Please click on the titles below to be taken to the websites concerned.
If you know of any more relevant websites, please email the details to firstname.lastname@example.org so that they can be included in this list.
This fascinating site is run by Eric Hallam and contains letters written by Joseph Henry Hallam and from Eric Harold Cooper.
The National ex-Prisoner of War Association
What do we do? Promote the welfare of those who during service with United Kingdom or Allied Forces were made Prisoner of War. Renew that spirit of comrade-ship known only between Prisoners of War.
Memorial Arboretum Appeal The National Ex-Prisoner of War Association Memorial Committee needs your support to meet a fundraising target of £40,000 to build a memorial dedicated to the memory of those Prisoner of War who did not return from German & Italian Prison Camps.
How to become involved Membership of the Association is available to former prisoners of all wars, their relatives and other interested parties.
Seeking information? On a former prisoner of war or prison camp? Our Historian Mr Philip Chinnery can help you.
Lamsdorf Remembered is a superb site, originally based around the experiences of former Irish Guardsman Arthur Evans and his book Sojourn in Silesia. The site contains many memories that have been sent in by former prisoners and relatives, and lots of useful links. You can order the book, too, which is well worth buying.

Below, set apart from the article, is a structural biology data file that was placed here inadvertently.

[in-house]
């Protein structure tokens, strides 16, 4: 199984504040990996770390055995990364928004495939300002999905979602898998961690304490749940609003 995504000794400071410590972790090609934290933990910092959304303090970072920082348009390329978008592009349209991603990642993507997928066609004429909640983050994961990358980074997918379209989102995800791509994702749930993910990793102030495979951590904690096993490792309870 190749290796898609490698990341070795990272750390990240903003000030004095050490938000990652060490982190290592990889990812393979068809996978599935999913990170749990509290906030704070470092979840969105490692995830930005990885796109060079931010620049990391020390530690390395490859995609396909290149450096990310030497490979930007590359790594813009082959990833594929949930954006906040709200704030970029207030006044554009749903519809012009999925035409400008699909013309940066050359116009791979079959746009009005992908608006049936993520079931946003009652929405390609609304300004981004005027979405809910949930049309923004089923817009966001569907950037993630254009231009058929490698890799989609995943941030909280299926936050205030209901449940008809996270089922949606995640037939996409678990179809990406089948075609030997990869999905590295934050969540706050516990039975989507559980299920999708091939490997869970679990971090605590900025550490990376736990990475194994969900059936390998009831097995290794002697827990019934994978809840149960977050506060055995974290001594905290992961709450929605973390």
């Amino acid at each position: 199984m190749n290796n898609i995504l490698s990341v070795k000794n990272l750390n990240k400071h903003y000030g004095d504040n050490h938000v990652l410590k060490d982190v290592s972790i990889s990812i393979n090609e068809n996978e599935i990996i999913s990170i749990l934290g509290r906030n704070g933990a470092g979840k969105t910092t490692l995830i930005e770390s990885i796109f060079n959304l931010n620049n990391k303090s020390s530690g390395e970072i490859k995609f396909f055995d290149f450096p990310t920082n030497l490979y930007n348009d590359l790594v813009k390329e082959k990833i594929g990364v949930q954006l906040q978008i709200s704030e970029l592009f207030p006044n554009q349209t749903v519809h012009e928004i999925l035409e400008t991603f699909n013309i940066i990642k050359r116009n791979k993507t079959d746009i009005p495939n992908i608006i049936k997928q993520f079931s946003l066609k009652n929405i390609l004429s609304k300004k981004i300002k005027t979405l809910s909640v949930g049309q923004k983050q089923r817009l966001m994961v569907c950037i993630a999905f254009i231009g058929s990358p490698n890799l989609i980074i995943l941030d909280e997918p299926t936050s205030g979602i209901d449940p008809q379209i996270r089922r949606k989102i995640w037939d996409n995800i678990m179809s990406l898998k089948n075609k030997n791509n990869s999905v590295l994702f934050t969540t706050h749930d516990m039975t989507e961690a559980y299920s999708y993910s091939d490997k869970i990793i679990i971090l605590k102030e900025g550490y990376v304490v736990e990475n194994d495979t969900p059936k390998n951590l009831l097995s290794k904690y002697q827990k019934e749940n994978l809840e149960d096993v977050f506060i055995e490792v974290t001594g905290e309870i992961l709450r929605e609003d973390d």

List of Prisoner of War Camps
Stalag VIIIB Discussion Board is an excellent site for chat with others interested in Lamsdorf, for seeking information, etc.
A Raid on Munich tells the story of Harry Sanders, how he came to be in Stalag VIIIB, and what it was like on the 'death march'.
Prisoners of War is mainly about John Jeffers, and the site was made by his grand-daughter, Becky. Do visit this if you can (there is a Welsh version too). There is information about other former prisoners as well.
Buckden Pike is about the experiences of former prisoner Joseph Fusniak, a Polish airman who was in Stalag VIIIB.
Behind the Barbed Wire has one of the best accounts there is of life at Lamsdorf!
My Father's Website is the story of Sgt Don Bruce, RAF.
A Wartime Log
This site is dedicated to the memory of Sergeant Arthur E. Adams of No.106 Squadron, Royal Air Force. Arthur was an Air Gunner on board a Lancaster Bomber which was shot down during an operational flight on the 26th July 1942. He was then captured and interrogated - and spent the remainder of the war in various German Prisoner of War Camps inlcuding Dalag Luft, Stalag VIII-B, Stalag Luft III and Belaria. During this time, Arthur kept this Wartime Log to record his experiences as a PoW which included writing poems, letters, drawings and collecting photographs. On January 29th 1945, Arthur's camp was liberated by the Russian Army and he began the long journey home to England. Arthur went on to live a long and happy life with his wife Wynne, 2 children, 3 grand children and now 3 great grand children. He eventually died at the age of 83 in April 2004. This site was created by his family to share Arthur's experiences, thoughts and memories as a PoW.